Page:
In 1953 the Doris Day musical Calamity Jane also set the tone of Jane as a rough and masculine woman who really seeks love and the protection of a man. Jane takes on a perky and cutesy image the real Jane would probably have despised. The real Jane was fun loving but not very attractive and her sexual explicitness, heavy drinking and cigar smoking definitely was not indicative of feminine charm. Many of the portrayals of her are not very true to her character, in fact it is unlikely she would even recognize herself as the perky Doris Day. However, she might, given accounts of her personality, see a sense of humor in it and give one of her riotous laughs.
More authentic portrayals of Jane have been attempted. A 1985 made-for-television film starring Jane Alexander went too far the other way by portraying Jane as a tragic victim rather the fun loving person she was according to accounts of her. In 1994 Anjelica Huston played Jane in a television series which was an adaptation of Larry McMurty’s Buffalo Girls. It was realistic in many ways, but also portrayed poor Jane as a victim. In 1995 Ellen Barkin played Jane in Wild Bill with Jeff Bridges. This is a close portrayal of Jane’s life and personality, even though romantic aspects were exaggerated. In the new HBO series Deadwood,the portrayal of Calamity Jane, played by Robin Weigert, is gritty and unromanticized.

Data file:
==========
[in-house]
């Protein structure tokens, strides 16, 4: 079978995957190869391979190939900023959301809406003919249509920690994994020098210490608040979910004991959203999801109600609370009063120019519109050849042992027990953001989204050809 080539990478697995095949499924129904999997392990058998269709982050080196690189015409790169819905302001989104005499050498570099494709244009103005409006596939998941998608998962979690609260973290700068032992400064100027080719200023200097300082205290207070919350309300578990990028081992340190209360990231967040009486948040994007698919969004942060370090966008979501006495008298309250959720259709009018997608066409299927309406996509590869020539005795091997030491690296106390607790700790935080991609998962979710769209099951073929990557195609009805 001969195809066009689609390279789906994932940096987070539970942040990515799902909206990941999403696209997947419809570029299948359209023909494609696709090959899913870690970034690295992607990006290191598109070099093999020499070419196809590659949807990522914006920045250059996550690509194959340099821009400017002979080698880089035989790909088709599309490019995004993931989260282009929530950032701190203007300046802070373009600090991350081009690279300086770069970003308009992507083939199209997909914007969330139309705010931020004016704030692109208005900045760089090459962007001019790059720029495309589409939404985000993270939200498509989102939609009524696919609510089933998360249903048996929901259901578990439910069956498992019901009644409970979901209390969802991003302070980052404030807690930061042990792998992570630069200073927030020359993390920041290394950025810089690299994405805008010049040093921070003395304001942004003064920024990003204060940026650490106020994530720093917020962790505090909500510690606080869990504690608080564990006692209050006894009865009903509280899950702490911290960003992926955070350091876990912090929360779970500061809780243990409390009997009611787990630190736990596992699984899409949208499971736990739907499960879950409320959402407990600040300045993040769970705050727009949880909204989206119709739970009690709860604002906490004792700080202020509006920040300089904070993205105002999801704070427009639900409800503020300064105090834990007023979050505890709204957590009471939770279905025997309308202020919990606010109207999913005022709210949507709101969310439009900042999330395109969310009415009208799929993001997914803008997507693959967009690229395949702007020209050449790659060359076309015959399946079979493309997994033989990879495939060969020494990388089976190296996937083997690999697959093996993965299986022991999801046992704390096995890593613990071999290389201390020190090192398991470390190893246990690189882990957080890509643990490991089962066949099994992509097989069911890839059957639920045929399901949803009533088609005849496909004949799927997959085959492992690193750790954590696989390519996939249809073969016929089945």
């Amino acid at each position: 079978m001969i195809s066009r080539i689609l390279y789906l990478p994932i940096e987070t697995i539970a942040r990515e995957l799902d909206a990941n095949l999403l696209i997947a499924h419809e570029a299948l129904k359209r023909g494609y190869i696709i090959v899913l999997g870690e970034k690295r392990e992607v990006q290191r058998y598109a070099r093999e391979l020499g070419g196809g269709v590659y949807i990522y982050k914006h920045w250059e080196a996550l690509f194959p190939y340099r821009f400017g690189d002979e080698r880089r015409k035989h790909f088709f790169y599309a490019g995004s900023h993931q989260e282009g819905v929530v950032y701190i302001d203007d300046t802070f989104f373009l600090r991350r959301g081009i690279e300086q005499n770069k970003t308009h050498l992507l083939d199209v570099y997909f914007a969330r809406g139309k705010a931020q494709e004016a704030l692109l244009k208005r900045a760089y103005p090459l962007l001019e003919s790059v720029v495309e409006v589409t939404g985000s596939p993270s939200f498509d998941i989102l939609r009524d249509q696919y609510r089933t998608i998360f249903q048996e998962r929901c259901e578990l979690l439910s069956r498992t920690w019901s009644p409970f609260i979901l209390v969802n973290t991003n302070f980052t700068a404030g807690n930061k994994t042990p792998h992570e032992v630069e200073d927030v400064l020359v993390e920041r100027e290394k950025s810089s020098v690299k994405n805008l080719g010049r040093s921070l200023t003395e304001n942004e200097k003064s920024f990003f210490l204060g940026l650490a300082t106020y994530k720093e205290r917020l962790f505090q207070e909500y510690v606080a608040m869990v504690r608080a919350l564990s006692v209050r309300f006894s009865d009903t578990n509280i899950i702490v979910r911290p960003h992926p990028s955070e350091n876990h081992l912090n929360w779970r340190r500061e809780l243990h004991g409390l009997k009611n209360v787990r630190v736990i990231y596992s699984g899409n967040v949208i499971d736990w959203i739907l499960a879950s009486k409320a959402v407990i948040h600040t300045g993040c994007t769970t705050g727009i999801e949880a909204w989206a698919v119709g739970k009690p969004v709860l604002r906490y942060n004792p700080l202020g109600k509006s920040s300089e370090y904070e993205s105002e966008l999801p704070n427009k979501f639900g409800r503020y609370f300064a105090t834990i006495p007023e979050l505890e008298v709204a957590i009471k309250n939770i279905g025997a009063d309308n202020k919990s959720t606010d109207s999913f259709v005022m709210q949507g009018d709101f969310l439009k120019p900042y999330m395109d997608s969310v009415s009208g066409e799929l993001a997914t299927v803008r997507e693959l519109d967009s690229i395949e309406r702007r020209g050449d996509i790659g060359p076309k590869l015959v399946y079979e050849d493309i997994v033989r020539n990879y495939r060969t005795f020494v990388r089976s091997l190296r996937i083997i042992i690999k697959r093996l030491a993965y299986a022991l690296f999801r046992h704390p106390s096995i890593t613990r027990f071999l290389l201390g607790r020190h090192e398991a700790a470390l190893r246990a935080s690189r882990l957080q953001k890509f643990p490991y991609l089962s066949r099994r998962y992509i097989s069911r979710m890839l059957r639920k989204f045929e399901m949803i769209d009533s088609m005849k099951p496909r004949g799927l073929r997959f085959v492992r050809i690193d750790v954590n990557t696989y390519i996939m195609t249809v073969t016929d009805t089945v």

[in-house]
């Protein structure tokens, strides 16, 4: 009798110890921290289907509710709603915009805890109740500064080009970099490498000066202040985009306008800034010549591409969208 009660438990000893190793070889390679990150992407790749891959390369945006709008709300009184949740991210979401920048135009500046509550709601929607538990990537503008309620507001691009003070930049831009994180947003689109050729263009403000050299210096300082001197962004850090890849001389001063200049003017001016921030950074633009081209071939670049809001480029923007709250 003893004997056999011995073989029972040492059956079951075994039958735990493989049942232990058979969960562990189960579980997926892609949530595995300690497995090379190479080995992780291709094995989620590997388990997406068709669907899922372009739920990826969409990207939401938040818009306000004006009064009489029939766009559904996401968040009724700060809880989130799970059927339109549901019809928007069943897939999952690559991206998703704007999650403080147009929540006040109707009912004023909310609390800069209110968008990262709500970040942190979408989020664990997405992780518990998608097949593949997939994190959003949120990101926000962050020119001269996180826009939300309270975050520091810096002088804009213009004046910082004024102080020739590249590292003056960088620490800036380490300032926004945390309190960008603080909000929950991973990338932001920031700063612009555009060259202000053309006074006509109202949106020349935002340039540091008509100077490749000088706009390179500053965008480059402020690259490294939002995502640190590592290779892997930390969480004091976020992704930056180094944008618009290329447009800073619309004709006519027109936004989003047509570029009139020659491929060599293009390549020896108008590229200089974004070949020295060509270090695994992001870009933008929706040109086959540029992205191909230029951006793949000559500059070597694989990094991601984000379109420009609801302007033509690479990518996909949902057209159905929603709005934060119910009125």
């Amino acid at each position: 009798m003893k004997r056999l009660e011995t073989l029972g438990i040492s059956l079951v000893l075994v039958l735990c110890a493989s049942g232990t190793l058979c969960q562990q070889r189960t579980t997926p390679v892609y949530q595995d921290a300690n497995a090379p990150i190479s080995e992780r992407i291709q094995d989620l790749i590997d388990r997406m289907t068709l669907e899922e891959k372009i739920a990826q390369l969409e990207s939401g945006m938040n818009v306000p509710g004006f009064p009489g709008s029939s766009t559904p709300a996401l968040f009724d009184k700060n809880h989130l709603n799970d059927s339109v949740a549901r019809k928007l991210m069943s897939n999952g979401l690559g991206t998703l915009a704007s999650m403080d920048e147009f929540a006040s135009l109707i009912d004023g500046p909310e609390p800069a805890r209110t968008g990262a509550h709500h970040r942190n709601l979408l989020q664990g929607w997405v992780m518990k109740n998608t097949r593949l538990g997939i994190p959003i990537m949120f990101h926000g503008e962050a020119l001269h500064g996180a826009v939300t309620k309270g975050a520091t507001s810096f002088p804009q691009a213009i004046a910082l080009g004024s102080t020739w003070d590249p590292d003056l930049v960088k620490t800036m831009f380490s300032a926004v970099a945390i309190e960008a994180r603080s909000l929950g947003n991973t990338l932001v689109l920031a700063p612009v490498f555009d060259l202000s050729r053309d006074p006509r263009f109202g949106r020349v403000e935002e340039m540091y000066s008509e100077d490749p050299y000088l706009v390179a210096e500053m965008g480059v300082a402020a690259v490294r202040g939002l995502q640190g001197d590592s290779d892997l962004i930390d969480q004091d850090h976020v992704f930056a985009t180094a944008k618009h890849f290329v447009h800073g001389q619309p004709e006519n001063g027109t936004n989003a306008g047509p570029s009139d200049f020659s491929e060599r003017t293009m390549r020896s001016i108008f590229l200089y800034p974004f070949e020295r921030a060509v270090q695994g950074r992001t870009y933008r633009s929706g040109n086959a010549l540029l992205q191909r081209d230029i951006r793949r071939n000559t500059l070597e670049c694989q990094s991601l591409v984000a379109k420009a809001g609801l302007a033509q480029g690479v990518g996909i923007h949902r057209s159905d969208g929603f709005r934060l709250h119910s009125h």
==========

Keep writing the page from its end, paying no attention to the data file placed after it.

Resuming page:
Jane’s character appears to change along with the expected roles women at the time the movies were made. Between the 1930’s to the 1960’s she is portrayed as a woman in keeping with the contemporary goals of the time of desiring to settle down, find a husband and raise a family, despite her own protests to the contrary. Between the 1970’s to the late 1990’s her character more reflects society’s view of a more independent woman who does not need a man to make her life complete.
Etta Place in the Movies
Who hasn’t seen the 1969 film Butch Cassidy and The Sundance Kid starring Paul Newman and Robert Redford? When I was growing up it was all the rage with its theme song “Raindrops keep falling on my Head” and Butch and Sundance riding unicycles and squiring a lovely Etta Place, played by Katherine Ross, around like a couple of fun-loving schoolboys. Light-hearted and entertaining, this movie veered far from the ruthless people the two outlaws were in real life. The women got a film of their own with the 1976 movie Wanted: The Sundance Women. Once again Katherine Ross, who with her uncanny resemblance to the photo of Etta Place, played the starring role. According to the film critics, this movie is not true to history. I also do not believe it was very popular as I’ve yet to see a copy of it at the video store.
Other Films starring Women Outlaws
In 1980,there was a made for TV film of Cattle Annie and Little Britches. Also in 1980 Heaven’s Gate the film starring Kris Kristofferson and Isabella Hupert was released. This film was based on the story of Jim Averill and Ella Watson. The film, pure fiction, was one of the most costly films ever made and was a box office failure. Jim and Ella were not hanged at the film’s end which gave it an air of inaccuracy.
Big Nose Kate in Movies
The character or Kate appeared in the Western classic, The Gunfight at the OK Corral, released in 1957. In 1994 two movies were released concerning Wyatt Earp and Doc Holliday, Tombstone and Wyatt Earp. In Tombstone, Kate was only a minor character, but in Wyatt Earp, Kate, played by Isabella Rossellini appeared in several major scenes.